I am not looking forward to this coming winter. There is no reason why Grandpa will surely die this winter, but given his lack of eating and the chance that his frail body will become sick, makes it seem very likely. If he dies, in that final process of dying I will be forced the face the final crucible of what I have already undergone. It is the long hours by a death-bed when every past deed can be judged. And I feel all sorts of conflicted feelings—all of which I try to squash and shove away and lock behind some door in my mind. So I will admit, because I must, that in some black little part of my soul I wish Grandpa would die because I am tired of this dying dragging out an inch at a time and I want to be free to do my selfish things. And in another part of me I cherish these moments we have and look with sadness at the day he will be gone. And I don’t know what to feel or think, and it seems like everything I do feel or think doesn’t feel very godly or right. I just wish I didn’t have to feel or think anything.
I tend to say I am dreading this winter, but perhaps that is my penchant for being dramatic. I don’t lay awake in bed thinking about it, or other things I associate with something I truly dread. But I am trying to not think about it, to live in some weird tension filled existence of denial and admittance.
I don’t say the attitude of faith would look forward to those days of suffering and sorrow, but I perceive that at present I am indulging in some variation of the same denial and hiding that I have just spent this paper chronicling. So if up until this point I have looked back and reflected on how I have struggled, to now look forward I will say that what I need to do is not hide from the coming future, run from it, or think that I can prepare myself to conquer it, or “deal with it.” What I need to do is face it in faith, to acknowledge my insufficiency, and so pray that I might be taught and equipped by the Spirit of grace. You may pray for that also.
Further, pray that I would be encouraged and strengthened in my spiritual walk, that I would not walk as the world does, but that I would live in purity and a desire to be Christ-like. Pray that I would seek and understand what the will of the Lord is—in what I should be using my free time to pursue and do. There are many possible “productive” things that I could do, but pray that I would have wisdom to know what I should do, and that I would not do anything out of a desire to escape my current situation, or out of vain ambition, but that whatever I do, I would do it with a desire to serve and glorify God.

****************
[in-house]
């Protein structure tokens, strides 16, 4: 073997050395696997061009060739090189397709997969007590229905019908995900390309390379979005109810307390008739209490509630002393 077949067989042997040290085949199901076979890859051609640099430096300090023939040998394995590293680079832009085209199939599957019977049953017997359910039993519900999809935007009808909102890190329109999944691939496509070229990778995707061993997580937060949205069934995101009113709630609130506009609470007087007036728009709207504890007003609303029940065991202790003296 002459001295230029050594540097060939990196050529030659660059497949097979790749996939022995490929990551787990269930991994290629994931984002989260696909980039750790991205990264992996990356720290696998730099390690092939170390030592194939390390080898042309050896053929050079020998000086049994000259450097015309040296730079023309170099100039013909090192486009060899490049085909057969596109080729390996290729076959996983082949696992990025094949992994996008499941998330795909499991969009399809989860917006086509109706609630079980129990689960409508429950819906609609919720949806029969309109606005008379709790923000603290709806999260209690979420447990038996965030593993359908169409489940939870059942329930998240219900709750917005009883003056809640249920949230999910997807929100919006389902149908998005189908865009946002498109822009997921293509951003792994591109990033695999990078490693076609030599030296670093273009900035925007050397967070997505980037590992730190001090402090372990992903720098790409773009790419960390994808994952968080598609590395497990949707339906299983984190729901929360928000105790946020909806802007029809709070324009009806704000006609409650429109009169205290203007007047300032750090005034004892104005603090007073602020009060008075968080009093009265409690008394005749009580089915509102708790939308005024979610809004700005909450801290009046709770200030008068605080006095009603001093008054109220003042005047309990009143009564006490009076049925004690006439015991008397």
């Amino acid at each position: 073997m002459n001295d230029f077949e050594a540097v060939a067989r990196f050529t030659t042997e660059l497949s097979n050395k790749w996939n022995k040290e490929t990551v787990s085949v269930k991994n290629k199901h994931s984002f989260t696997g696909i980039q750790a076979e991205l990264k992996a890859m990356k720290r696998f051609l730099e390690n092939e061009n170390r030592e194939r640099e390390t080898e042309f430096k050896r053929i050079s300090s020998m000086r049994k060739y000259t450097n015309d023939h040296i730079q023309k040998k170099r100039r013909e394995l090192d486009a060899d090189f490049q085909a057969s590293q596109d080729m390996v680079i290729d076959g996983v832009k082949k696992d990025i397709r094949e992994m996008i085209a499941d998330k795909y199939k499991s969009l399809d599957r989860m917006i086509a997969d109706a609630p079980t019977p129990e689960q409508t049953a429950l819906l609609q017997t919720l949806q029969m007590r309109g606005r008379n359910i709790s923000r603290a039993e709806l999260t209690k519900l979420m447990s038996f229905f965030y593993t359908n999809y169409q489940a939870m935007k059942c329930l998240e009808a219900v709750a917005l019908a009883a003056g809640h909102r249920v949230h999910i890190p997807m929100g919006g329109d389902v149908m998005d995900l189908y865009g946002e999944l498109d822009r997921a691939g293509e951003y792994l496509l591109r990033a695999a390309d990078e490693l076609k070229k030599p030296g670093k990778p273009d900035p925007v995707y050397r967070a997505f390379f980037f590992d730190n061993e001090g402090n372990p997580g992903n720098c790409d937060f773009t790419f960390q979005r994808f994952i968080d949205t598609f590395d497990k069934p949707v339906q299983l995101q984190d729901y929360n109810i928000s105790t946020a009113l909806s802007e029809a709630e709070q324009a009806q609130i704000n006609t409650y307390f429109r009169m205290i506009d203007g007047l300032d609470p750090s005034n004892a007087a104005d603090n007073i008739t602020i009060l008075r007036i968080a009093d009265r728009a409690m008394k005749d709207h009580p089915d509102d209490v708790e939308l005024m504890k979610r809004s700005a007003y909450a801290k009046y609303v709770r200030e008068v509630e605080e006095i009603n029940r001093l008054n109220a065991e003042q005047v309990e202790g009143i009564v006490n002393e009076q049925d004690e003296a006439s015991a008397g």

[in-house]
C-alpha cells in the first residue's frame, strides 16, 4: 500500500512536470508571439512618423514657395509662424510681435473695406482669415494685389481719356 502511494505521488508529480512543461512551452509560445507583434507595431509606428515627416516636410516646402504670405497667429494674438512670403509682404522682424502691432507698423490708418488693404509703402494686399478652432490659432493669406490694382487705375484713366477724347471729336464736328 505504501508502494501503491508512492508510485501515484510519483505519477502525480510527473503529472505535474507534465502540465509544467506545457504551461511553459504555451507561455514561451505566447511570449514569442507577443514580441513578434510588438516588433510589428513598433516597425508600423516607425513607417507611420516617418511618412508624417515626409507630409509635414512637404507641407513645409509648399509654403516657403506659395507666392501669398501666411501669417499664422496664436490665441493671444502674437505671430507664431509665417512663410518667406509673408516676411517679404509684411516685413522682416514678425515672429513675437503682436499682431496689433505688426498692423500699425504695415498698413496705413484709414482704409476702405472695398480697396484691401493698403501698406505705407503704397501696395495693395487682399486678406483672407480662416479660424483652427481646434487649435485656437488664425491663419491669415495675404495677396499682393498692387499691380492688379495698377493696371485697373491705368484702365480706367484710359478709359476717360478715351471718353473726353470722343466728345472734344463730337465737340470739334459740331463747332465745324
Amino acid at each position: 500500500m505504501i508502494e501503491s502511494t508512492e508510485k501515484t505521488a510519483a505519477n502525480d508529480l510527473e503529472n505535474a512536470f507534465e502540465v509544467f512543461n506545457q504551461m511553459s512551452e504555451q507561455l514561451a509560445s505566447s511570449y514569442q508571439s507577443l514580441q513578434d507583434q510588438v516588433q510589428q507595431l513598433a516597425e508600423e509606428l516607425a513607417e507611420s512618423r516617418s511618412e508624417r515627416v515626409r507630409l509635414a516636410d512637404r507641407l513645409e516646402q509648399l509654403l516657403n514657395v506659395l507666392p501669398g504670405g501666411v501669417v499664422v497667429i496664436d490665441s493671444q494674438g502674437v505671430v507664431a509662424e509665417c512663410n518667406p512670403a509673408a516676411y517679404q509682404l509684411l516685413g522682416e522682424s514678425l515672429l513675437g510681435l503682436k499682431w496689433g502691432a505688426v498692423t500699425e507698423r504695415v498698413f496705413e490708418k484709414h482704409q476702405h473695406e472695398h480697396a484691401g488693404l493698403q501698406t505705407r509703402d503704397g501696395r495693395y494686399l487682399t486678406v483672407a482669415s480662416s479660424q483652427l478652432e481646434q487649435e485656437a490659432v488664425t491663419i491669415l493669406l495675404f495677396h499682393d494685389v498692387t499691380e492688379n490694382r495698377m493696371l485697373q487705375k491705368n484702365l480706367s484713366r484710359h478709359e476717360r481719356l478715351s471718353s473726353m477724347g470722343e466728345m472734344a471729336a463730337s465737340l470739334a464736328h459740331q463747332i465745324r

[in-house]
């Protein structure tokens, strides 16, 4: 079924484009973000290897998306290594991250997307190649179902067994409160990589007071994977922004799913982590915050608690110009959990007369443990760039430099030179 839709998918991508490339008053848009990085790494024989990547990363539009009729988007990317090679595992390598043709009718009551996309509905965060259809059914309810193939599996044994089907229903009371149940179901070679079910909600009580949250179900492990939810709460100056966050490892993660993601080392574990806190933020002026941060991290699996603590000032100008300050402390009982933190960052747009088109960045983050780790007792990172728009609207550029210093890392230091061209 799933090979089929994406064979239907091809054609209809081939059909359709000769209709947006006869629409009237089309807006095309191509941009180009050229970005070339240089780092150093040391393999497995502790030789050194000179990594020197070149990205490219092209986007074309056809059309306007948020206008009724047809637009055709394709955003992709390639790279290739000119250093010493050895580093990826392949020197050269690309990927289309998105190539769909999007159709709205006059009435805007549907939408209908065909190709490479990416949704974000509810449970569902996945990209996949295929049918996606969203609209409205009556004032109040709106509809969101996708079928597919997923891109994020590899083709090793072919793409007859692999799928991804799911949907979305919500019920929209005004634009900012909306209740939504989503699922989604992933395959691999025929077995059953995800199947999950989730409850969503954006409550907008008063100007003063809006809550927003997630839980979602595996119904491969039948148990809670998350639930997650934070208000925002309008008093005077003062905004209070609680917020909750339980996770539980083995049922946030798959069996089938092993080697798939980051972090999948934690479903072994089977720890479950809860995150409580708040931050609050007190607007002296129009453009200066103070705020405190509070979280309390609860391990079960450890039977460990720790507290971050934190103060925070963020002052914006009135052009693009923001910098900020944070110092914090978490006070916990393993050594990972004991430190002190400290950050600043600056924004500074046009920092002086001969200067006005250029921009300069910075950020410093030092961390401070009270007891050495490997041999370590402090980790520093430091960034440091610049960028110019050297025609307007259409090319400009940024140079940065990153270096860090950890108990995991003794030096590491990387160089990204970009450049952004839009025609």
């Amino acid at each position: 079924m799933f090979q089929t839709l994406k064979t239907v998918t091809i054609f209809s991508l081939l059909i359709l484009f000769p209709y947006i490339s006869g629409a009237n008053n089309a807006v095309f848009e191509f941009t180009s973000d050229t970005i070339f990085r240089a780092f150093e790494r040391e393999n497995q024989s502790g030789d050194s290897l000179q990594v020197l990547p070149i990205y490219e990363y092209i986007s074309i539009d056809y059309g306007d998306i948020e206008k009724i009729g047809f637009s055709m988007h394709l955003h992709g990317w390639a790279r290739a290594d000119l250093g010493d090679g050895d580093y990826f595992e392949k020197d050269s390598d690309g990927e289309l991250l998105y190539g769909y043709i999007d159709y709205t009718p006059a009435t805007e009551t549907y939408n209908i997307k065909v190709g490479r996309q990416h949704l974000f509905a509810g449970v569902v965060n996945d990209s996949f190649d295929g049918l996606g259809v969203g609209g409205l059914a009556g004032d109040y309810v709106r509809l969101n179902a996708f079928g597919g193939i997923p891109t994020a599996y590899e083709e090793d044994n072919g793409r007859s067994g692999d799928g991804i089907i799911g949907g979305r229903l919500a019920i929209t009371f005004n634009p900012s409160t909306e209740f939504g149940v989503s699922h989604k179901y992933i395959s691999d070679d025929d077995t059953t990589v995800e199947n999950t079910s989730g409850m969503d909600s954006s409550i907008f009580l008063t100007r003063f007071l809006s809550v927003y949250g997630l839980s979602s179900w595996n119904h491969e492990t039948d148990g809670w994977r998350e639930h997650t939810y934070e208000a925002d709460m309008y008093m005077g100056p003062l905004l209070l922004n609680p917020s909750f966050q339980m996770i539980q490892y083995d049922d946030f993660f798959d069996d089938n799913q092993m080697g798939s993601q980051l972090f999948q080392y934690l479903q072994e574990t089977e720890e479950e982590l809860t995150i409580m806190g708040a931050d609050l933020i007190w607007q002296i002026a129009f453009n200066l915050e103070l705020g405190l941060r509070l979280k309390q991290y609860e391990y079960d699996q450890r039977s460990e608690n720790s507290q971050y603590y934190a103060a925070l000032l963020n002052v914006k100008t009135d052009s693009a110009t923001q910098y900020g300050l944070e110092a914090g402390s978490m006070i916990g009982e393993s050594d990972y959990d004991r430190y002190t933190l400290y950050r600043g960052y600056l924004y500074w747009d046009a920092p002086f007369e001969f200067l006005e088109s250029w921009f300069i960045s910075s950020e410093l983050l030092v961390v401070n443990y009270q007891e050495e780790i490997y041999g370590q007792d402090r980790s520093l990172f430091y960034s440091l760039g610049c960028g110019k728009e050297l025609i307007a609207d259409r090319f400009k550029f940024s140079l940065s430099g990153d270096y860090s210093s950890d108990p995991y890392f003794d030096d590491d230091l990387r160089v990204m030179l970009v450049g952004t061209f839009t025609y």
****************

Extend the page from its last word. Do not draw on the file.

Pray about all of those things for me. But most of all pray that in this time, even after all earthly labor has been consigned to futility, I would be granted the grace, the love, the faith, the wisdom, to minister Christ to a dying man.
I find it appropriate to finish with the words of Paul from Romans chapter 12.
Therefore, I urge you, brothers, in view of God’s mercy, to offer your bodies as living sacrifices, holy and pleasing to God—this is your spiritual act of worship. Do not conform any longer to the pattern of this world, but be transformed by the renewing of your mind. Then you will be able to test and approve what God’s will is—his good, pleasing and perfect will.
For by the grace given me I say to every one of you: Do not think of yourself more highly than you ought, but rather think of yourself with sober judgment, in accordance with the measure of faith God has given you. Just as each of us has one body with many members, and these members do not all have the same function, so in Christ we who are many form one body, and each member belongs to all the others. We have different gifts, according to the grace given us. If a man’s gift is prophesying, let him use it in proportion to his faith. If it is serving, let him serve; if it is teaching, let him teach; if it is encouraging, let him encourage; if it is contributing to the needs of others, let him give generously; if it is leadership, let him govern diligently; if it is showing mercy, let him do it cheerfully.
Love must be sincere. Hate what is evil; cling to what is good. Be devoted to one another in brotherly love. Honor one another above yourselves. Never be lacking in zeal, but keep your spiritual fervor, serving the Lord. Be joyful in hope, patient in affliction, faithful in prayer. Share with God’s people who are in need. Practice hospitality.